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EU leaders start 'very difficult' recovery talks

July 17, 2020

The EU leaders have spent hours discussing the €750-billion coronavirus recovery package in Brussels, but the deal remains far away. The summit is expected to continue well into the weekend.

Angela Merkel, Emmanuel Macron, Charles Michel
Image: picture-alliance/dpa/EPA/S. Lecocq

EU leaders still hold "diametrically different" opinions on the massive coronavirus recovery fund, Czech Prime Minister Andrej Babis said on Friday, following hours of negotiation in Brussels.

"So far I don't have the feeling we are getting closer to an agreement, I rather have the opposite feeling," he told reporters.

The top politicians of the 27 EU member states are working to bridge divisions on the €750 billion ($858 billion) recovery fund. Several northern states, including the Netherlands, Austria, Denmark, Finland and Sweden, believe Paris and Berlin are too ready to give out money to more affected states. The Hague especially wants payments to be conditioned on reforms.

"If they want loans and even grants then I think it's only logical that I can explain to people in the Netherlands...that in return those reforms have taken place," Rutte said. He estimated that chances to reach a deal stood at fifty-fifty.

Merkel's 'vigor'

Ahead of the Friday summit, German Chancellor Angela Merkel said she expected a tough round of negotiations on a multibillion-euro coronavirus recovery plan, at an EU summit in Brussels.

"We are going into the consultations with a lot of vigor, but I must also say that the differences are still very, very large and I cannot, therefore, predict whether we will be able to reach an agreement this time," she said.

"It would be desirable, but we also have to face reality and we really need a great deal of willingness to compromise if we are to achieve something that is good for people and good for Europe in the face of the pandemic. That is why I expect very, very difficult negotiations."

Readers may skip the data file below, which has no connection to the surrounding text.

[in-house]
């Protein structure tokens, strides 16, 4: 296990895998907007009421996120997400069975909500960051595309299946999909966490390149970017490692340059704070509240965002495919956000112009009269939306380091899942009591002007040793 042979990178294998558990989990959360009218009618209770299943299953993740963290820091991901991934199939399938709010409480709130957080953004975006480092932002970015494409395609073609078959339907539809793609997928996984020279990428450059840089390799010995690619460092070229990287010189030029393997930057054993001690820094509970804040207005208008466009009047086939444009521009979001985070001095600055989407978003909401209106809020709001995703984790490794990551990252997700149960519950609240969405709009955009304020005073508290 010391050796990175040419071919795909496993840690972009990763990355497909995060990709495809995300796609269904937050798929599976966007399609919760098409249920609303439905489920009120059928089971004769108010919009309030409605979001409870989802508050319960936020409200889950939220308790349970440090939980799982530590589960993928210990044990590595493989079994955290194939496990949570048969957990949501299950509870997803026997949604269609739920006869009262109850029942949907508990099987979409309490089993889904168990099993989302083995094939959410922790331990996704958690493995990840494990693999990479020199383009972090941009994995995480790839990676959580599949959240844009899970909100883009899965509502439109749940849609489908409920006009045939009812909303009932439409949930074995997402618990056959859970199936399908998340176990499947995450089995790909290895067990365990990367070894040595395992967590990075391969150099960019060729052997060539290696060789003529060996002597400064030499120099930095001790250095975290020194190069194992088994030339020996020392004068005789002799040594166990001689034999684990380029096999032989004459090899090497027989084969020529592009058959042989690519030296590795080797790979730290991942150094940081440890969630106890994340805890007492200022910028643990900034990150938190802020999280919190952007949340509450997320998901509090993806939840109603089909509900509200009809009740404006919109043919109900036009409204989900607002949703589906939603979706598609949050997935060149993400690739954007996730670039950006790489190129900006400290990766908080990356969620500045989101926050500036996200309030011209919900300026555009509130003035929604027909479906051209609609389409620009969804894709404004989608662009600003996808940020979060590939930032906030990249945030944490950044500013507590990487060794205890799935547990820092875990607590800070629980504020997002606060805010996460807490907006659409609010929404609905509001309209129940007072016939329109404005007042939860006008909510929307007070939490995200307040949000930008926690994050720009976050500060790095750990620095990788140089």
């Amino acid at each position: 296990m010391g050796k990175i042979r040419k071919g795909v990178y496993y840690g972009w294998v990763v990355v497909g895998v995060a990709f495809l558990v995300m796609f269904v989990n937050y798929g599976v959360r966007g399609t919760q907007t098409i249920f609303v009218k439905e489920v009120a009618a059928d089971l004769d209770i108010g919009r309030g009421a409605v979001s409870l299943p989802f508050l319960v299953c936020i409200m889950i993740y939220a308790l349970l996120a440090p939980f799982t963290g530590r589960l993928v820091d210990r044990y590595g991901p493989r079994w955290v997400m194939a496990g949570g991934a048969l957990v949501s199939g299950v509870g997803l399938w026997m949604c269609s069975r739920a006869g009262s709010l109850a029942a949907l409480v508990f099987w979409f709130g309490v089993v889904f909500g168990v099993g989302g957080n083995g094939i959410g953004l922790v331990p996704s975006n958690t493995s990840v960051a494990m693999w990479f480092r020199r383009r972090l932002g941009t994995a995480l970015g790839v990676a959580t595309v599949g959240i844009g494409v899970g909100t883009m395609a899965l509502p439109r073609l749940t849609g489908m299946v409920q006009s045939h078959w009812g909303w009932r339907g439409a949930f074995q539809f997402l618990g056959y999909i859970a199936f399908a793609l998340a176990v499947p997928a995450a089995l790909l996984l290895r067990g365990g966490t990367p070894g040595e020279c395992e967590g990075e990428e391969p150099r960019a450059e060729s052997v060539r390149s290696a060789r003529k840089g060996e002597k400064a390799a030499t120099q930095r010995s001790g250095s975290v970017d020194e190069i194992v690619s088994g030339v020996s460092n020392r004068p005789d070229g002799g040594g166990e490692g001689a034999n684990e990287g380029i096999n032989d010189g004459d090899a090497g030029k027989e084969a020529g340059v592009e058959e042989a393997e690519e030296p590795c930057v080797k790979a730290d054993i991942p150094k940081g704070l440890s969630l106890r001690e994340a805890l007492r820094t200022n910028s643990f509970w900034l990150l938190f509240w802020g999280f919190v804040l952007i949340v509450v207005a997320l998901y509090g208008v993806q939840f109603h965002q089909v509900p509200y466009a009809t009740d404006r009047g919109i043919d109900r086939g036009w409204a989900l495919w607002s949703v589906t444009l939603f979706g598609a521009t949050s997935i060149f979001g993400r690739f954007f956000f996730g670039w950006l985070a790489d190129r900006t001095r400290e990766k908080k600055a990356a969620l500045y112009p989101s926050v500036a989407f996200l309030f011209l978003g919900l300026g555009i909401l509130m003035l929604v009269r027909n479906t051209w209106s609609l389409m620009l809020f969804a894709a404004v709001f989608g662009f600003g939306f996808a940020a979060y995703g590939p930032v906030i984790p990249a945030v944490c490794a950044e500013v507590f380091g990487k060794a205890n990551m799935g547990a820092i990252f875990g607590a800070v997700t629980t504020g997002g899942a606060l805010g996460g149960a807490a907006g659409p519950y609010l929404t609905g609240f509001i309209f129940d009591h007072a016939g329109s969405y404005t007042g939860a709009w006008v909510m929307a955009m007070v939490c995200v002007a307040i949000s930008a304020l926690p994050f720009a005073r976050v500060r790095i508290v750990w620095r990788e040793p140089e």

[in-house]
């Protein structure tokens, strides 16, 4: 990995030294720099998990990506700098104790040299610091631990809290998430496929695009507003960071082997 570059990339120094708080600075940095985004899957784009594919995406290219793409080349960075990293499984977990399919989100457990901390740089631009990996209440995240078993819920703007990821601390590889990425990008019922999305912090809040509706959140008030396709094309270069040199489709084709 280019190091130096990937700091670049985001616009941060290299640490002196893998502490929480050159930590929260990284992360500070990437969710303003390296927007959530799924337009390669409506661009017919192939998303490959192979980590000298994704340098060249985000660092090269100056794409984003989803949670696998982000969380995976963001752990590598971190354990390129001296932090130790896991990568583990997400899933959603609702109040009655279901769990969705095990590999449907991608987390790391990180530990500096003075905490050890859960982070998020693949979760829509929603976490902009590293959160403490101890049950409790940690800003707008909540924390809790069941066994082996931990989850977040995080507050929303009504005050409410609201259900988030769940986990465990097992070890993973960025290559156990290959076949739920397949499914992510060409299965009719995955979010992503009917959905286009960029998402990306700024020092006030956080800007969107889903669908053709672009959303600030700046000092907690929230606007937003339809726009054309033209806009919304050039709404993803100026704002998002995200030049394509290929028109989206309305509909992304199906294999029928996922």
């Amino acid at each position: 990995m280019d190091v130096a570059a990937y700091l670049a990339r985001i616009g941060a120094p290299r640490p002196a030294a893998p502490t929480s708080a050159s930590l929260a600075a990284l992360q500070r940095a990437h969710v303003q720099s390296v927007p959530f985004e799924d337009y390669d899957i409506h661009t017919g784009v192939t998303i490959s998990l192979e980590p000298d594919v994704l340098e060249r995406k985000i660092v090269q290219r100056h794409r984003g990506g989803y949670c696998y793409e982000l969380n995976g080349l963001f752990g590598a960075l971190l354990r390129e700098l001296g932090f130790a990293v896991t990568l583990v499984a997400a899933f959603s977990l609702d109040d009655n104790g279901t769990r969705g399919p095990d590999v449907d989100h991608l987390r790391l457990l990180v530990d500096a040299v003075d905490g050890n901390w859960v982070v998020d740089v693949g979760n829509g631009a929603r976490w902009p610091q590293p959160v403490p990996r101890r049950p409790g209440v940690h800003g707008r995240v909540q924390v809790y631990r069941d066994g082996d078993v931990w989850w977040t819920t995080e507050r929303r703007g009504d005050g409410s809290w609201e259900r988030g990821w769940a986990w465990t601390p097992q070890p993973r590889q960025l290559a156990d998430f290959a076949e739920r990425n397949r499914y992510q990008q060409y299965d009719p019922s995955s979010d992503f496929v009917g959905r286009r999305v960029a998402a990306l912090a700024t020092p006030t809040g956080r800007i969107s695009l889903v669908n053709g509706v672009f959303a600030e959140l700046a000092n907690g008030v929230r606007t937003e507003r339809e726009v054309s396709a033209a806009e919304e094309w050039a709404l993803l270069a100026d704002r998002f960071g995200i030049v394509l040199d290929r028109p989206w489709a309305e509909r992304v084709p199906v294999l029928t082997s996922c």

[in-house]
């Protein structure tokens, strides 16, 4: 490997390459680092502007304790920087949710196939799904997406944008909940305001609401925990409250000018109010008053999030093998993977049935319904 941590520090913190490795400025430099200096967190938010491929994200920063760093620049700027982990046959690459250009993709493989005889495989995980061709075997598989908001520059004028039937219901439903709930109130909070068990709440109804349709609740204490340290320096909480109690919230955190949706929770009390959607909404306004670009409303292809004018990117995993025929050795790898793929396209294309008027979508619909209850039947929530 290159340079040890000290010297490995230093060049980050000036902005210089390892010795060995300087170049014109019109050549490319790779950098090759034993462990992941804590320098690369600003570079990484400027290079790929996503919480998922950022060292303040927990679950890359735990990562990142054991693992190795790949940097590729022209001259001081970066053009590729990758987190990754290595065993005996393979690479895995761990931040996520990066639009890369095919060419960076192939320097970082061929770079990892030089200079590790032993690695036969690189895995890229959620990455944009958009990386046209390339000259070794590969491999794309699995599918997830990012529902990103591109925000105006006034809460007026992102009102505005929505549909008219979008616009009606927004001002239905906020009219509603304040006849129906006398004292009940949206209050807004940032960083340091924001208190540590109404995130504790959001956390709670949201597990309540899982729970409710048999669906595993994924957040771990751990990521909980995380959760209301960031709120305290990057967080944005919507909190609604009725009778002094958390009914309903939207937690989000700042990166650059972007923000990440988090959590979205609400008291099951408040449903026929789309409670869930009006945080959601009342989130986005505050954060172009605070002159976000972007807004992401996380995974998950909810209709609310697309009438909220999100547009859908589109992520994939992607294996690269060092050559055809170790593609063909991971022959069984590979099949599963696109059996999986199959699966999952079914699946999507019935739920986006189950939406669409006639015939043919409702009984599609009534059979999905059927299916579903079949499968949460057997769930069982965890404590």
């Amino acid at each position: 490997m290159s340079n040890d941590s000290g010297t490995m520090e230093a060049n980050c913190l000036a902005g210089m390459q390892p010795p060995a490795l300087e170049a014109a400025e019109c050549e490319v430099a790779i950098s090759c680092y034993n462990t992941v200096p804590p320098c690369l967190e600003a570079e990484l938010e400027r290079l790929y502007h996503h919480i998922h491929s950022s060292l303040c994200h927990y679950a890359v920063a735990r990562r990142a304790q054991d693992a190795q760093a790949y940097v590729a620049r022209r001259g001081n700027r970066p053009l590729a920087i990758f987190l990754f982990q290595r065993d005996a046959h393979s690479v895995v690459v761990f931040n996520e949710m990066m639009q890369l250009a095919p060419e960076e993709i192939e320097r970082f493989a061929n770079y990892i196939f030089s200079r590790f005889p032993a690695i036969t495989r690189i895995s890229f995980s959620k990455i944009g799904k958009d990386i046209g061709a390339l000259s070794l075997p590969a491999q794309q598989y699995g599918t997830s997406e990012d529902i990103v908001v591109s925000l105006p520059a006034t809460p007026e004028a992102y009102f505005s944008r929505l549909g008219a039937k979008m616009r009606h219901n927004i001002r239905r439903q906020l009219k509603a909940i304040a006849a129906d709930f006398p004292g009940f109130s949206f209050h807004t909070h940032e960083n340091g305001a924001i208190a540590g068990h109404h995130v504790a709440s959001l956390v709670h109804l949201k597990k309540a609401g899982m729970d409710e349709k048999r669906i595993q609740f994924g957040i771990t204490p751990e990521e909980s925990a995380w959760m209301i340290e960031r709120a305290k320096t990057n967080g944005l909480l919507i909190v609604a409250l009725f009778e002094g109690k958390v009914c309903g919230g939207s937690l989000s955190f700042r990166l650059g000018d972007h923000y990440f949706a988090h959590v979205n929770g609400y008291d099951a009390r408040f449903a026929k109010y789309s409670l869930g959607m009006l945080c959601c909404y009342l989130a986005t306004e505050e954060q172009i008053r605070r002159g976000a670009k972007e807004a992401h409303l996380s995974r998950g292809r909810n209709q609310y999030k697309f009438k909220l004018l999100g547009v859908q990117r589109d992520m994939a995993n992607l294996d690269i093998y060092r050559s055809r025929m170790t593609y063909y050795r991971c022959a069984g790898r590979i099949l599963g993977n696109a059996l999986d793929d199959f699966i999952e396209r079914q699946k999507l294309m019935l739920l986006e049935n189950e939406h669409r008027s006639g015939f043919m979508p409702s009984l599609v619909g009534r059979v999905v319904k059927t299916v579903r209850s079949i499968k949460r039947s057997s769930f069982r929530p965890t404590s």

Read more: EU faces deeper recession than expected: European Commission

The summit is facing a number of hurdles, including drastically varying hopes for the outcome and budget allocation. 

According to Italian Undersecretary of State for Foreign Affairs Manlio di Stefano, Italy is hoping for a "conditionless" bailout as a result of the talks over the €1-trillion EU budget and €750-billion coronavirus recovery fund. 

"We have to grant money to the countries that need it, and be clear that they [financial assistance] are not linked at all to the conditions that are already existing in the European Stability Mechanism," Di Stefano told DW.

"We are not saying we want money to do whatever we want, we are saying that we want to use that money to recover from the economic damage caused by the coronavirus," he added. "We are not just debating about the Italian future, we are debating the European Union's future."

Doubtful of deal

Other leaders, including Rutte and Lithuanian President Gitanas Nauseda echoed Merkel's sentiment by expressing a lack of optimism ahead of the two-day summit.

"I'm not optimistic, but you never know," Rutte told Dutch broadcaster NOS as he arrived in Brussels to negotiate the 27-member bloc's 2021-27 budget.

"I'm not so optimistic ... We think the initial [budget] proposal is interesting, promising," Nauseda told reporters upon arrival. 

Read more: European Commission unveils €750-billion recovery plan

'Europe is at stake' 

Despite the pessimism of some of his counterparts, Spanish Prime Minister Pedro Sanchez said that EU leaders have an obligation to their citizens to reach an agreement on the recovery fund. 

"Spain is coming to this summit eager to reach an agreement, to defend logically our national interests on agriculture and also on how we conceive the governance of the recovery fund," Sanchez said.

French President Emmanuel Macron led the early negotiations, arriving Thursday and meeting with Rutte in the pre-summit hours. "The coming hours will be absolutely decisive," said Macron. "It is our European project that is at stake.''

European Council President and summit host Charles Michel said on Thursday that the crisis brought about by the pandemic, "with all of its economic and social consequences, is the most severe we have had to face since the Second World War.'' 

lc/mm (Reuters, AFP, dpa)